Sri Lanka 219 for 8 (Sangakkara 90*, Roach 4-27) beat West Indies 190 for 9 (Darren Bravo 70, Simmons 67, Mathews 4-29) by 39 runs (D/L method)
Scorecard and ball-by-ball details

Sri Lanka's batsmen, led by Kumar Sangakkara, battled rain interruptions that stretched their innings of 41 overs over two days. Their bowlers seemed to have the match under control when they ran in to a red-hot Lendl Simmons and Darren Bravo. That was when rain decided to even things out. A drizzle started, West Indies panicked, went for the D/L par score and lost Simmons. The drizzle stopped, the clouds disappeared and all life drained out of the West Indies chase as Sri Lanka slowed the game down.

The chase had seemed to have already lost steam at 31 for 4 when West Indies' batsmen carried on from where their bowlers had left, showing the same lack of discipline. Simmons , playing his first ODI since December, then took 16 deliveries to get off the mark, struggling against the offspin of Sachithra Senanayake. Even as the asking-rate galloped, though, the momentum suddenly shifted. Out of nowhere, Simmons began to smoke sixes and fours on the up. With Bravo starting to attack as well, West Indies were scoring at ten an over now.

They were still slightly behind on the par score, though, and the drizzle and the dark skies made Simmons go after every ball. You could not blame Simmons for worrying about rain in an ODI that had stretched to two days because of it. With three balls left in the 32nd over and West Indies 14 runs behind, Simmons hit successive fours before an attempt to clear the field ended in deep point's hands.

Kieron Pollard walked into rain for the second time in less than a month. This time, he lasted just four balls, edging Lasith Malinga behind to register his third duck of the series in four innings. Darren Sammy was the final hope for West Indies but it was not easy to come in and start hitting on this pitch, even though it had eased out from the at times unplayable brute it was on day one. Sammy and Bravo holed out in successive overs but the last-wicket pair of Kemar Roach and Tino Best - which had taken West Indies to a tense victory over India in Jamaica - held their nerve again to deny Sri Lanka the bonus point that would have carried the visitors into the final.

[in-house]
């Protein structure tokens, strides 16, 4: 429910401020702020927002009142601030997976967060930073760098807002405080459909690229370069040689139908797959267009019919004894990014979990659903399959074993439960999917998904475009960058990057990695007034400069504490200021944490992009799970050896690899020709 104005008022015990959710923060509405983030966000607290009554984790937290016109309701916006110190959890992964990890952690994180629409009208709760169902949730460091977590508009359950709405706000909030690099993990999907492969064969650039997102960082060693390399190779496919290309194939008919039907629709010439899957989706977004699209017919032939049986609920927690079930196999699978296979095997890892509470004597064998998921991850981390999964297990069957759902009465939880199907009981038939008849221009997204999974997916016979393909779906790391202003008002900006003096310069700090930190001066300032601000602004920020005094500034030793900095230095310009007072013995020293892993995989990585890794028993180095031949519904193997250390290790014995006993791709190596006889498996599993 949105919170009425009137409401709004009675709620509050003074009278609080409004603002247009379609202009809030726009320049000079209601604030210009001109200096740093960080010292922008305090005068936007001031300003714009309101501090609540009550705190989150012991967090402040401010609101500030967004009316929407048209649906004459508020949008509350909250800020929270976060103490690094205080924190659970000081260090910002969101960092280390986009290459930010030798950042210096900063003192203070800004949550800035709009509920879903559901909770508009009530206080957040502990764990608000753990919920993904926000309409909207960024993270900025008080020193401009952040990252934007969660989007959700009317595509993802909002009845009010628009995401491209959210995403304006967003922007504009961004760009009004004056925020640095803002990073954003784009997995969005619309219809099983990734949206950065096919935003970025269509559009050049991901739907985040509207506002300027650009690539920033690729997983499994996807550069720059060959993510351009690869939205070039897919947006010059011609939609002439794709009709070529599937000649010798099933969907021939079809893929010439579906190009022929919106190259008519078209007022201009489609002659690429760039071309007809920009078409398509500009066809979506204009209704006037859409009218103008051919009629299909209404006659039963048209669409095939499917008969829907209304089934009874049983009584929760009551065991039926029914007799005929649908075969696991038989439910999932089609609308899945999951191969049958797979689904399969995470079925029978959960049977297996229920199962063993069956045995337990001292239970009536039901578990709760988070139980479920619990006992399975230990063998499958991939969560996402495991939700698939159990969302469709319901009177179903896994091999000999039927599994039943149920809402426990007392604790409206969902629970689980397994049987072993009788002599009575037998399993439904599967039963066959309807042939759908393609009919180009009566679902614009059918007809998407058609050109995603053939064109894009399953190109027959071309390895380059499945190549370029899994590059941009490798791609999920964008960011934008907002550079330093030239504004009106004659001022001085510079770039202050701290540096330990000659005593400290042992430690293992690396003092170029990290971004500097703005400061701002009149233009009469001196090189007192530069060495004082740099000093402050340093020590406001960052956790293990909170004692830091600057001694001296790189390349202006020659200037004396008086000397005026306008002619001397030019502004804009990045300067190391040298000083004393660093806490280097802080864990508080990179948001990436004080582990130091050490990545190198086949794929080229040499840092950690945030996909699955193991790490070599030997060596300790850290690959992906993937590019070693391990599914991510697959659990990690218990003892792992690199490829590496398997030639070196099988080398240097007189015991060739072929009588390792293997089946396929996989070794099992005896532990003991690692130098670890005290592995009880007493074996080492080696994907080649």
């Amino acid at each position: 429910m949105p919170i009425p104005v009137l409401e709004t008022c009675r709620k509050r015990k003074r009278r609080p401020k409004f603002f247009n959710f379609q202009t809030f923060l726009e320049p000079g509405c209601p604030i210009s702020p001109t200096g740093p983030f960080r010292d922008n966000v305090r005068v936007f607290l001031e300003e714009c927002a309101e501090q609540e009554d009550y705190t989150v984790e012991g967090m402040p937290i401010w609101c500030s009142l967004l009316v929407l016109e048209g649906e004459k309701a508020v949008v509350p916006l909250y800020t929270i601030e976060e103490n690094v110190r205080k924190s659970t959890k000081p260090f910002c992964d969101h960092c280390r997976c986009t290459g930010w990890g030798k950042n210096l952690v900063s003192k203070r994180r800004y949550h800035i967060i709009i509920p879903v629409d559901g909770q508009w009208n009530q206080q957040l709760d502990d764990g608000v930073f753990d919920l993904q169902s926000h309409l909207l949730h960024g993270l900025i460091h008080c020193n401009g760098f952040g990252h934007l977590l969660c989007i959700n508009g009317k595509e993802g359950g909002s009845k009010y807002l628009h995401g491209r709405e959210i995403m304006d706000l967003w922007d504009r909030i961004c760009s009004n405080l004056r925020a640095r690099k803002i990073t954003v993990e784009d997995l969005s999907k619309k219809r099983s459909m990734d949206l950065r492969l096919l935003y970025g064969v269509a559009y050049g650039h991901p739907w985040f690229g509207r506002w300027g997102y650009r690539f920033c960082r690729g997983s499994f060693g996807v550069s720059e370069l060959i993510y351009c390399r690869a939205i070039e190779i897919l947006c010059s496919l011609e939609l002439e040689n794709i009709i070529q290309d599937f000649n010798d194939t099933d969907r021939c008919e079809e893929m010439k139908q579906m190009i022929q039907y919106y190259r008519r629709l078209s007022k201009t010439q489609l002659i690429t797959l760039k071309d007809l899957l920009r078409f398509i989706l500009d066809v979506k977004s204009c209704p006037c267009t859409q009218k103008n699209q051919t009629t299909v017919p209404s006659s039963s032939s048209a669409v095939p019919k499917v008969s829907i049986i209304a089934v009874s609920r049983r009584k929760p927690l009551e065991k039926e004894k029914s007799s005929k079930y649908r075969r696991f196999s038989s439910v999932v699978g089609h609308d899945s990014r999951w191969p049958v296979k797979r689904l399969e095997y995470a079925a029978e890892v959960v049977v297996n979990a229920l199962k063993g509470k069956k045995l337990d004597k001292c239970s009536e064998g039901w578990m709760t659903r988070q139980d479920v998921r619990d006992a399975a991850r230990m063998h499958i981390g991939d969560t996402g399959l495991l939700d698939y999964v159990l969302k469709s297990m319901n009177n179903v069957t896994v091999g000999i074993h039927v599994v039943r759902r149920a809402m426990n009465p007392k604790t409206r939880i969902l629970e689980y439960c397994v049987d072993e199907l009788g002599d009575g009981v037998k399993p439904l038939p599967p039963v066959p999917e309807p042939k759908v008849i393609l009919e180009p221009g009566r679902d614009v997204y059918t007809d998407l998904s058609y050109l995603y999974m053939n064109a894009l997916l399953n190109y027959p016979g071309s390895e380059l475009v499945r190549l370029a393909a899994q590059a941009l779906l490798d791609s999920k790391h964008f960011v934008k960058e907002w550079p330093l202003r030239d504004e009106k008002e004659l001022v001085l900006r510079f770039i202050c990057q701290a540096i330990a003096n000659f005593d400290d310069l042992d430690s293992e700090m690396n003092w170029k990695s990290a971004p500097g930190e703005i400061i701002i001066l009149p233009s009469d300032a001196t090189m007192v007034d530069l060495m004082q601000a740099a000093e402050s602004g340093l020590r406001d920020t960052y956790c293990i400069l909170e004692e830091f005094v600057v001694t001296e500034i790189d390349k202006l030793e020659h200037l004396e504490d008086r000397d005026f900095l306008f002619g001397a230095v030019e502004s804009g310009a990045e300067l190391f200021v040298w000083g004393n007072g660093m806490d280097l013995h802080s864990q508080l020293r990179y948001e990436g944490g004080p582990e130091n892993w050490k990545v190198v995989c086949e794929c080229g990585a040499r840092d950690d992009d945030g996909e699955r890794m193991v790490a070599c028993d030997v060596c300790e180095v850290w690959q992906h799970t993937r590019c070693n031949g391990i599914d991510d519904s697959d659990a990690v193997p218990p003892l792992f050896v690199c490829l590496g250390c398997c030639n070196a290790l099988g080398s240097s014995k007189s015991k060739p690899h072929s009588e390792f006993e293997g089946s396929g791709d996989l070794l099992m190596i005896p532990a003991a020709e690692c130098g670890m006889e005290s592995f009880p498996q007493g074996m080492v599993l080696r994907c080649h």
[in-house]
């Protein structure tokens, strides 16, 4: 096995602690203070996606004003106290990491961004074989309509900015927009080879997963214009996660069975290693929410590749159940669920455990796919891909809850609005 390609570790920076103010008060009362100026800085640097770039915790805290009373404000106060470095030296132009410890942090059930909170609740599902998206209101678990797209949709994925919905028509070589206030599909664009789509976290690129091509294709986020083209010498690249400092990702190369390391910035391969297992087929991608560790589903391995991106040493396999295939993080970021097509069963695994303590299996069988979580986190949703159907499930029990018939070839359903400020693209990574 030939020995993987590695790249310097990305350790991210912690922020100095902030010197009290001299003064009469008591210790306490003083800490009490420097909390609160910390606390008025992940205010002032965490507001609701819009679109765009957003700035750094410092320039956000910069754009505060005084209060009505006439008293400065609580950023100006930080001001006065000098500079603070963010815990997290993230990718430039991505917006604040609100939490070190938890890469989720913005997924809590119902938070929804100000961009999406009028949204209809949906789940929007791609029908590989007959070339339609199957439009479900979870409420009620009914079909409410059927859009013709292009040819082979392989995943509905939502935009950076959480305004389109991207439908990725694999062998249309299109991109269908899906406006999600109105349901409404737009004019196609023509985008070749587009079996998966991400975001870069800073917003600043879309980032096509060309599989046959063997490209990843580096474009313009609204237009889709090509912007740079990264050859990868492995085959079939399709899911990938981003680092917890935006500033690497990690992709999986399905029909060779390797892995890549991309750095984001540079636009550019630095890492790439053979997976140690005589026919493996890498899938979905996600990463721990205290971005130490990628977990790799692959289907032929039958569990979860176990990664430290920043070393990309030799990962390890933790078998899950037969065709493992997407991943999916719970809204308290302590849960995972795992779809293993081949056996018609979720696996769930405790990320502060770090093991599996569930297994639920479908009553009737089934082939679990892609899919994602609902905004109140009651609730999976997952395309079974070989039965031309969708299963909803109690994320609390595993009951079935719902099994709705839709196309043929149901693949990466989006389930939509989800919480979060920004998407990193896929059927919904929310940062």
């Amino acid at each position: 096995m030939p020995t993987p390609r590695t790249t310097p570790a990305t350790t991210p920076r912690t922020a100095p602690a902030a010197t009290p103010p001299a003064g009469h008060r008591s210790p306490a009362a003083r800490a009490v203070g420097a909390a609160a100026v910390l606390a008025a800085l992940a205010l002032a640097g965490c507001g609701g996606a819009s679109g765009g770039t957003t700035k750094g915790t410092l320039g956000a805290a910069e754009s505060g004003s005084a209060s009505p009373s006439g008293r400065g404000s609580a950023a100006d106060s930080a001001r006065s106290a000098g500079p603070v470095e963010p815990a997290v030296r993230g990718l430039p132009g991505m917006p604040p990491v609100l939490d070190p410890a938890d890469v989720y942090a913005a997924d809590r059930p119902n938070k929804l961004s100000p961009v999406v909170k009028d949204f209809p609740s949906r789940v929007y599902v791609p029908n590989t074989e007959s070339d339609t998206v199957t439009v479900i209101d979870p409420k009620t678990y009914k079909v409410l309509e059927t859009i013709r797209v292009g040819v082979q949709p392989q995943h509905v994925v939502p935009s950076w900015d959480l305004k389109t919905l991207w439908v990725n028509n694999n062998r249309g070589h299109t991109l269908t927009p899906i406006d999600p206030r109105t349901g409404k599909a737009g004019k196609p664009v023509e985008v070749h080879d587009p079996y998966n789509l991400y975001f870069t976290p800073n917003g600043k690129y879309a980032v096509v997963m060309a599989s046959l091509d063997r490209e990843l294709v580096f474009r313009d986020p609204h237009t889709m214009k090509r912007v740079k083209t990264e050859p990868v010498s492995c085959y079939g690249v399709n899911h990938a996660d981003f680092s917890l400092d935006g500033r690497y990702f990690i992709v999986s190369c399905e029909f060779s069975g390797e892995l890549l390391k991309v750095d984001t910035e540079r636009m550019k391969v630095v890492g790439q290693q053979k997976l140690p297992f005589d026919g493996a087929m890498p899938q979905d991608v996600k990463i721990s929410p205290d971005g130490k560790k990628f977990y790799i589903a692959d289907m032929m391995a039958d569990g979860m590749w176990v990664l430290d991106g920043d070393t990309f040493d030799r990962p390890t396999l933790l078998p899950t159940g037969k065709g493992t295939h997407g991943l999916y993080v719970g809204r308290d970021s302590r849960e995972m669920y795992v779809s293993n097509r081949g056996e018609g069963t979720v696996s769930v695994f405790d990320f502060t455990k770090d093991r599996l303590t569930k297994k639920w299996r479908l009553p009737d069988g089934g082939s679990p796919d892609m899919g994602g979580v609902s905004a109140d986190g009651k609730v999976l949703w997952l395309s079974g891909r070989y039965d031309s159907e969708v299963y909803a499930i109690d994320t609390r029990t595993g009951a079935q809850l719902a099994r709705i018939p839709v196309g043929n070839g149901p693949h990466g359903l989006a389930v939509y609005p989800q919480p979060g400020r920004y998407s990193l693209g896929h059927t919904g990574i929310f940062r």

If only the West Indies top order had shown similar application. Instead, Chris Gayle, Johnson Charles and Marlon Samuels went after shortish deliveries early in their innings and paid the price. Sri Lanka's bowlers got more out of the pitch than the home attack, some extra swing, seam and bounce making strokeplay difficult with the new balls.

Patience was not something the West Indies top order was willing to show, despite knowing that Sri Lanka had been rendered a bowler short early in the chase. Nuwan Kulasekara's spell lasted 11 deliveries when a Gayle push hit a finger on his left hand. A bleeding Kulasekara left the field. Two overs later, Gayle followed him. In the next over, Charles and Samuels followed.

Patience was something Kumar Sangakkara had in plenty on day one, and on the reserve day, he capitalised on some wayward bowling to carry Sri Lanka to a challenging total. The pitch, bouncy and uneven on day one, eased out despite overnight and morning rain. Sangakkara prospered as Sri Lanka took 105 off the last ten overs. Sangakkara's innings showed the way to deal with changing conditions. West Indies' bowling, barring Sammy and Roach, was exactly the opposite.

Having seen that the surface lacked the bite it had a day ago, they bowled short and wide to be taken apart at the death. Sangakkara was in a positive mood right from the start. He hadn't hit a boundary in 33 deliveries on day one; the morning after, he was moving across in his crease, he was walking down the pitch, disturbing lengths and dispatching width.

Angelo Mathews' quick 30 gave the innings more momentum. Roach appeared to have brought West Indies back when he dismissed Mathews and Jeevan Mendis in the 35th over, but Sangakkara hit harder now, and West Indies wilted. Jason Holder, who had looked so threatening with his bounce a day ago, lost his line. The wayward Best, who had found little semblance of line, length or rhythm on both days, served up short ball after short ball, and was punished. West Indies' wide count was as much as 24 in 41 overs, Tino Best responsible for more than half of those runs.

It didn't help that they had a part-time wicketkeeper, Charles, in the firing line of Best's misdirected missiles. Thrice, Charles let a wide delivery fly to the boundary when a better keeper might have stopped it. The extra batsman in Simmons gave West Indies a chance, but would he have needed to take so much risk in the absence of all those extras?